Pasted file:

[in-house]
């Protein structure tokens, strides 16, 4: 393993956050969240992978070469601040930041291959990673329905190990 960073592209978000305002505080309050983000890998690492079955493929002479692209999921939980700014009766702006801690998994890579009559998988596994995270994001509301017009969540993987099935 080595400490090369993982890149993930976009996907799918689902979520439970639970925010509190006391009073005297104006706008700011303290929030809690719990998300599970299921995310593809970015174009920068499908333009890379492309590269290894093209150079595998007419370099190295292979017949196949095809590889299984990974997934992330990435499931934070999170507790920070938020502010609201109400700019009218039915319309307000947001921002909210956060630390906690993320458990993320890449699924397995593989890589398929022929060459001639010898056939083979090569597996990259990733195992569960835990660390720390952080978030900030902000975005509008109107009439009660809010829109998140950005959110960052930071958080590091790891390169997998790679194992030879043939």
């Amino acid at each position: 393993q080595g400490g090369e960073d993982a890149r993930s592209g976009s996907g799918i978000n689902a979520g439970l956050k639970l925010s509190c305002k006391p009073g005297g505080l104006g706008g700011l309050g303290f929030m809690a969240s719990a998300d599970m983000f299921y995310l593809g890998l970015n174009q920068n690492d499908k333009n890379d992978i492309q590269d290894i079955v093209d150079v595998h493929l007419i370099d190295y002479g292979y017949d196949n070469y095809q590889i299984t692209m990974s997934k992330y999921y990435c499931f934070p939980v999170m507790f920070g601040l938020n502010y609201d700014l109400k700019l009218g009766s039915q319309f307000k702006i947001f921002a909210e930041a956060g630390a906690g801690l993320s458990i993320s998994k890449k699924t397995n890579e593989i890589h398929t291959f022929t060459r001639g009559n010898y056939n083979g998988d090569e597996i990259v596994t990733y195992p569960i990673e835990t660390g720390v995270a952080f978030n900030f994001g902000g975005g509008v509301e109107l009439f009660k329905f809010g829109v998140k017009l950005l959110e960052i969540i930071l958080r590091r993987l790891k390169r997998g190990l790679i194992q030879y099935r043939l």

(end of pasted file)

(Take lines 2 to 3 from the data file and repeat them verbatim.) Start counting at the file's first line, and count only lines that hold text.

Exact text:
């Protein structure tokens, strides 16, 4: 393993956050969240992978070469601040930041291959990673329905190990 960073592209978000305002505080309050983000890998690492079955493929002479692209999921939980700014009766702006801690998994890579009559998988596994995270994001509301017009969540993987099935 080595400490090369993982890149993930976009996907799918689902979520439970639970925010509190006391009073005297104006706008700011303290929030809690719990998300599970299921995310593809970015174009920068499908333009890379492309590269290894093209150079595998007419370099190295292979017949196949095809590889299984990974997934992330990435499931934070999170507790920070938020502010609201109400700019009218039915319309307000947001921002909210956060630390906690993320458990993320890449699924397995593989890589398929022929060459001639010898056939083979090569597996990259990733195992569960835990660390720390952080978030900030902000975005509008109107009439009660809010829109998140950005959110960052930071958080590091790891390169997998790679194992030879043939």
């Amino acid at each position: 393993q080595g400490g090369e960073d993982a890149r993930s592209g976009s996907g799918i978000n689902a979520g439970l956050k639970l925010s509190c305002k006391p009073g005297g505080l104006g706008g700011l309050g303290f929030m809690a969240s719990a998300d599970m983000f299921y995310l593809g890998l970015n174009q920068n690492d499908k333009n890379d992978i492309q590269d290894i079955v093209d150079v595998h493929l007419i370099d190295y002479g292979y017949d196949n070469y095809q590889i299984t692209m990974s997934k992330y999921y990435c499931f934070p939980v999170m507790f920070g601040l938020n502010y609201d700014l109400k700019l009218g009766s039915q319309f307000k702006i947001f921002a909210e930041a956060g630390a906690g801690l993320s458990i993320s998994k890449k699924t397995n890579e593989i890589h398929t291959f022929t060459r001639g009559n010898y056939n083979g998988d090569e597996i990259v596994t990733y195992p569960i990673e835990t660390g720390v995270a952080f978030n900030f994001g902000g975005g509008v509301e109107l009439f009660k329905f809010g829109v998140k017009l950005l959110e960052i969540i930071l958080r590091r993987l790891k390169r997998g190990l790679i194992q030879y099935r043939l």